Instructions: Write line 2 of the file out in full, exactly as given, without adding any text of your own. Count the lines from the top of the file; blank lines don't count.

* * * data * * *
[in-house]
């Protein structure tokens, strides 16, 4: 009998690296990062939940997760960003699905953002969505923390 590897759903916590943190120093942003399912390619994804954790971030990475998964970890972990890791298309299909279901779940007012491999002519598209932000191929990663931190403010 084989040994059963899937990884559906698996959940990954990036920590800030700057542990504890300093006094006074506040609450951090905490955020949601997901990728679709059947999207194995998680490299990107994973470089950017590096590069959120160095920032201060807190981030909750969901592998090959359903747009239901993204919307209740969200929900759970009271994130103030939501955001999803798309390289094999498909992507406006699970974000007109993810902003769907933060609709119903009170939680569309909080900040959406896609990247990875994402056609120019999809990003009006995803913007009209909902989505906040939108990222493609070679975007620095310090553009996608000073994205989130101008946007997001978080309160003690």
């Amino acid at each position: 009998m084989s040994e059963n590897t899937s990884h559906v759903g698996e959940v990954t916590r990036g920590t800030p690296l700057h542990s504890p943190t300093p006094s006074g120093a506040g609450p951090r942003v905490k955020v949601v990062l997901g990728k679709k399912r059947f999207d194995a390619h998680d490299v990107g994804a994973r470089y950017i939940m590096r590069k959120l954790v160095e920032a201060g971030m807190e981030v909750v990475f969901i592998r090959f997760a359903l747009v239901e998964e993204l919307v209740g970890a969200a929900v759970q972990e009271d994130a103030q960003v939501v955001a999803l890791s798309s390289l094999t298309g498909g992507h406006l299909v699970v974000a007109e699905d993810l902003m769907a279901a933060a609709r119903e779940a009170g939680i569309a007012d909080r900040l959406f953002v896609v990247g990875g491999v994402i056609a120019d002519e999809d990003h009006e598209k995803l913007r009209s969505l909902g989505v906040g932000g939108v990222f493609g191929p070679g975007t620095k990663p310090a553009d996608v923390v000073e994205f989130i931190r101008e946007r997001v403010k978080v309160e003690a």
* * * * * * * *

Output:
């Protein structure tokens, strides 16, 4: 009998690296990062939940997760960003699905953002969505923390 590897759903916590943190120093942003399912390619994804954790971030990475998964970890972990890791298309299909279901779940007012491999002519598209932000191929990663931190403010 084989040994059963899937990884559906698996959940990954990036920590800030700057542990504890300093006094006074506040609450951090905490955020949601997901990728679709059947999207194995998680490299990107994973470089950017590096590069959120160095920032201060807190981030909750969901592998090959359903747009239901993204919307209740969200929900759970009271994130103030939501955001999803798309390289094999498909992507406006699970974000007109993810902003769907933060609709119903009170939680569309909080900040959406896609990247990875994402056609120019999809990003009006995803913007009209909902989505906040939108990222493609070679975007620095310090553009996608000073994205989130101008946007997001978080309160003690």